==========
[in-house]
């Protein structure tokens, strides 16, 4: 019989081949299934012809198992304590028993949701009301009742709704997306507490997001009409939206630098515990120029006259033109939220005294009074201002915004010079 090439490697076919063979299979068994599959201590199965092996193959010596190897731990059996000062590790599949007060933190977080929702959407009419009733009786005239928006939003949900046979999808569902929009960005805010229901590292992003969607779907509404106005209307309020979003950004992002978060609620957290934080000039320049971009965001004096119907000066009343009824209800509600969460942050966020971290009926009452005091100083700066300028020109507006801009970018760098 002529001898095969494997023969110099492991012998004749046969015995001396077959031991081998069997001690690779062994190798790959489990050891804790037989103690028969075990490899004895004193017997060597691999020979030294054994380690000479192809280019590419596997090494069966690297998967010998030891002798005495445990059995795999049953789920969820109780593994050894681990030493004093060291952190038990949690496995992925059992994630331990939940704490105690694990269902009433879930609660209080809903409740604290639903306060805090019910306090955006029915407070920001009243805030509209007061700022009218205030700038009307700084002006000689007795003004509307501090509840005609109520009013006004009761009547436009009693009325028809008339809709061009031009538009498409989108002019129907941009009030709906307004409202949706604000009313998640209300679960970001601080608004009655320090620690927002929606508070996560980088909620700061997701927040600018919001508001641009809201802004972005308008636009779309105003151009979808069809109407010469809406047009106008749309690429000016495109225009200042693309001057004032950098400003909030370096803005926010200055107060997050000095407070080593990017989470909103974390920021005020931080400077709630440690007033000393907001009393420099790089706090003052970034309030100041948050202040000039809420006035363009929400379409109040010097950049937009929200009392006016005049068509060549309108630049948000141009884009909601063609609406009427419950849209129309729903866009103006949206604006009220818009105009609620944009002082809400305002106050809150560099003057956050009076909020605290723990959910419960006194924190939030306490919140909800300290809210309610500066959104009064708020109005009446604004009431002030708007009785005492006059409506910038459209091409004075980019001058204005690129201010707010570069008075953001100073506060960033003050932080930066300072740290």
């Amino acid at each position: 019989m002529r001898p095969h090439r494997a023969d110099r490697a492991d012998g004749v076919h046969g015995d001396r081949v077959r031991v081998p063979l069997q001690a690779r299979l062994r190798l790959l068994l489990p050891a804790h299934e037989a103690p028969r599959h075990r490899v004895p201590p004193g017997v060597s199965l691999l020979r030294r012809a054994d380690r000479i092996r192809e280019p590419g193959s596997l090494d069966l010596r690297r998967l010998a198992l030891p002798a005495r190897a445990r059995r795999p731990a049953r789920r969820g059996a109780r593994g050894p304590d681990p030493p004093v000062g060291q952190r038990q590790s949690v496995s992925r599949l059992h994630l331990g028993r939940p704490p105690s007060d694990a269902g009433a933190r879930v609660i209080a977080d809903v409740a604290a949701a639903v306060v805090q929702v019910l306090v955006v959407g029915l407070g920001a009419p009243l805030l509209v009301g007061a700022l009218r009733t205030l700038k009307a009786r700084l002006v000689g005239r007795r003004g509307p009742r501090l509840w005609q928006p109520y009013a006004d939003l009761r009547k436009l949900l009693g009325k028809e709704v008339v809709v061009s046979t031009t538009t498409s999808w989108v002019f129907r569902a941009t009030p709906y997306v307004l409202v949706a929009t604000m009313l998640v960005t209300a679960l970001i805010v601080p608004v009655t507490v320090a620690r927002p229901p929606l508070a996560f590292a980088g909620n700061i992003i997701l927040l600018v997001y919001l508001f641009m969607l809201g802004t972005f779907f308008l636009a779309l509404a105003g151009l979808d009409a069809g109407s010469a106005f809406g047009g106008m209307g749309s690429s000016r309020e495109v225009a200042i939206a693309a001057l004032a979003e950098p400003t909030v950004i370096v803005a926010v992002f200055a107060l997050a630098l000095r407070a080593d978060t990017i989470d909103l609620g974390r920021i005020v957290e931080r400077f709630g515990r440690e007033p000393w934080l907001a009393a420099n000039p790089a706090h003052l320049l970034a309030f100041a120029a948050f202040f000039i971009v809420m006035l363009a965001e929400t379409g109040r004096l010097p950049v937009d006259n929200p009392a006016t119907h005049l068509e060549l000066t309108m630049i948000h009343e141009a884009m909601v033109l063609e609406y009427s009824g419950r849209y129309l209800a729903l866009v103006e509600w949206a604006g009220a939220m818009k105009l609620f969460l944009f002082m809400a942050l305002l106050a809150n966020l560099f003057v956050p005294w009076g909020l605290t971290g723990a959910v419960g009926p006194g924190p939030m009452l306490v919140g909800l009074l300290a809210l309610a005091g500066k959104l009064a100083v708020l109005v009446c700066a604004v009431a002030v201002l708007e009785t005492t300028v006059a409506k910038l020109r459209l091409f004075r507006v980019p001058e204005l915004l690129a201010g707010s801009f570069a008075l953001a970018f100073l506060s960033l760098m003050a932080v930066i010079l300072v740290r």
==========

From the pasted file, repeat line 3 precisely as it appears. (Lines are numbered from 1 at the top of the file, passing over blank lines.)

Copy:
């Amino acid at each position: 019989m002529r001898p095969h090439r494997a023969d110099r490697a492991d012998g004749v076919h046969g015995d001396r081949v077959r031991v081998p063979l069997q001690a690779r299979l062994r190798l790959l068994l489990p050891a804790h299934e037989a103690p028969r599959h075990r490899v004895p201590p004193g017997v060597s199965l691999l020979r030294r012809a054994d380690r000479i092996r192809e280019p590419g193959s596997l090494d069966l010596r690297r998967l010998a198992l030891p002798a005495r190897a445990r059995r795999p731990a049953r789920r969820g059996a109780r593994g050894p304590d681990p030493p004093v000062g060291q952190r038990q590790s949690v496995s992925r599949l059992h994630l331990g028993r939940p704490p105690s007060d694990a269902g009433a933190r879930v609660i209080a977080d809903v409740a604290a949701a639903v306060v805090q929702v019910l306090v955006v959407g029915l407070g920001a009419p009243l805030l509209v009301g007061a700022l009218r009733t205030l700038k009307a009786r700084l002006v000689g005239r007795r003004g509307p009742r501090l509840w005609q928006p109520y009013a006004d939003l009761r009547k436009l949900l009693g009325k028809e709704v008339v809709v061009s046979t031009t538009t498409s999808w989108v002019f129907r569902a941009t009030p709906y997306v307004l409202v949706a929009t604000m009313l998640v960005t209300a679960l970001i805010v601080p608004v009655t507490v320090a620690r927002p229901p929606l508070a996560f590292a980088g909620n700061i992003i997701l927040l600018v997001y919001l508001f641009m969607l809201g802004t972005f779907f308008l636009a779309l509404a105003g151009l979808d009409a069809g109407s010469a106005f809406g047009g106008m209307g749309s690429s000016r309020e495109v225009a200042i939206a693309a001057l004032a979003e950098p400003t909030v950004i370096v803005a926010v992002f200055a107060l997050a630098l000095r407070a080593d978060t990017i989470d909103l609620g974390r920021i005020v957290e931080r400077f709630g515990r440690e007033p000393w934080l907001a009393a420099n000039p790089a706090h003052l320049l970034a309030f100041a120029a948050f202040f000039i971009v809420m006035l363009a965001e929400t379409g109040r004096l010097p950049v937009d006259n929200p009392a006016t119907h005049l068509e060549l000066t309108m630049i948000h009343e141009a884009m909601v033109l063609e609406y009427s009824g419950r849209y129309l209800a729903l866009v103006e509600w949206a604006g009220a939220m818009k105009l609620f969460l944009f002082m809400a942050l305002l106050a809150n966020l560099f003057v956050p005294w009076g909020l605290t971290g723990a959910v419960g009926p006194g924190p939030m009452l306490v919140g909800l009074l300290a809210l309610a005091g500066k959104l009064a100083v708020l109005v009446c700066a604004v009431a002030v201002l708007e009785t005492t300028v006059a409506k910038l020109r459209l091409f004075r507006v980019p001058e204005l915004l690129a201010g707010s801009f570069a008075l953001a970018f100073l506060s960033l760098m003050a932080v930066i010079l300072v740290r």